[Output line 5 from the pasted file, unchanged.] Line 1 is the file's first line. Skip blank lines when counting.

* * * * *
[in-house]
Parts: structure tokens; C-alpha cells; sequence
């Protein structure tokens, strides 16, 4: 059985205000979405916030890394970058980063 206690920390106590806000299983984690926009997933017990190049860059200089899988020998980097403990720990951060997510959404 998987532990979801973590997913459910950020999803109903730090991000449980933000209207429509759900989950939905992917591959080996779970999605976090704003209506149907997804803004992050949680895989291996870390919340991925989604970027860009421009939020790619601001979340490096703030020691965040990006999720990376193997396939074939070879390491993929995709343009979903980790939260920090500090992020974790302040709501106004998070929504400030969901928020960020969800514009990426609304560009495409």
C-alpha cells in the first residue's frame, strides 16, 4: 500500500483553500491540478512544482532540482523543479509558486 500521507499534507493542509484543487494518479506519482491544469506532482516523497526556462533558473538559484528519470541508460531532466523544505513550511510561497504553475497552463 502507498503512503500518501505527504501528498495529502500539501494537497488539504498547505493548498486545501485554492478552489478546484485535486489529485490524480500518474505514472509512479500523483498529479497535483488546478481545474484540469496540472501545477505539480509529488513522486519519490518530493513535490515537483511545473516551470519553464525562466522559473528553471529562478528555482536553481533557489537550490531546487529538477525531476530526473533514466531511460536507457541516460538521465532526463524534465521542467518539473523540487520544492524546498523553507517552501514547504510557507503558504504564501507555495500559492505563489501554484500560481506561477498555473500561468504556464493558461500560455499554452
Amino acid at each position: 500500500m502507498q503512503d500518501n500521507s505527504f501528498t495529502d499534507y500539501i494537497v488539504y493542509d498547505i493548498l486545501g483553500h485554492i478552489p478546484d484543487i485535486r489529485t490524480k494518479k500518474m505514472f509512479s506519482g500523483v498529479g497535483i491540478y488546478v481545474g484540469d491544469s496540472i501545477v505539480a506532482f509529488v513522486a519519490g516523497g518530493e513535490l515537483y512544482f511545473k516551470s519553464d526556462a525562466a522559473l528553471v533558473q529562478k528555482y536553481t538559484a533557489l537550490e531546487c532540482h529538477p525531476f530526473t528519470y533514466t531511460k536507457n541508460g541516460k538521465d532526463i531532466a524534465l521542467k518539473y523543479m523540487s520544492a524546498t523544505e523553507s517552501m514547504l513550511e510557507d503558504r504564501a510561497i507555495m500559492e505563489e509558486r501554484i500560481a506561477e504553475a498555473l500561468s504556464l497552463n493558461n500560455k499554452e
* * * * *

Amino acid at each position: 500500500m502507498q503512503d500518501n500521507s505527504f501528498t495529502d499534507y500539501i494537497v488539504y493542509d498547505i493548498l486545501g483553500h485554492i478552489p478546484d484543487i485535486r489529485t490524480k494518479k500518474m505514472f509512479s506519482g500523483v498529479g497535483i491540478y488546478v481545474g484540469d491544469s496540472i501545477v505539480a506532482f509529488v513522486a519519490g516523497g518530493e513535490l515537483y512544482f511545473k516551470s519553464d526556462a525562466a522559473l528553471v533558473q529562478k528555482y536553481t538559484a533557489l537550490e531546487c532540482h529538477p525531476f530526473t528519470y533514466t531511460k536507457n541508460g541516460k538521465d532526463i531532466a524534465l521542467k518539473y523543479m523540487s520544492a524546498t523544505e523553507s517552501m514547504l513550511e510557507d503558504r504564501a510561497i507555495m500559492e505563489e509558486r501554484i500560481a506561477e504553475a498555473l500561468s504556464l497552463n493558461n500560455k499554452e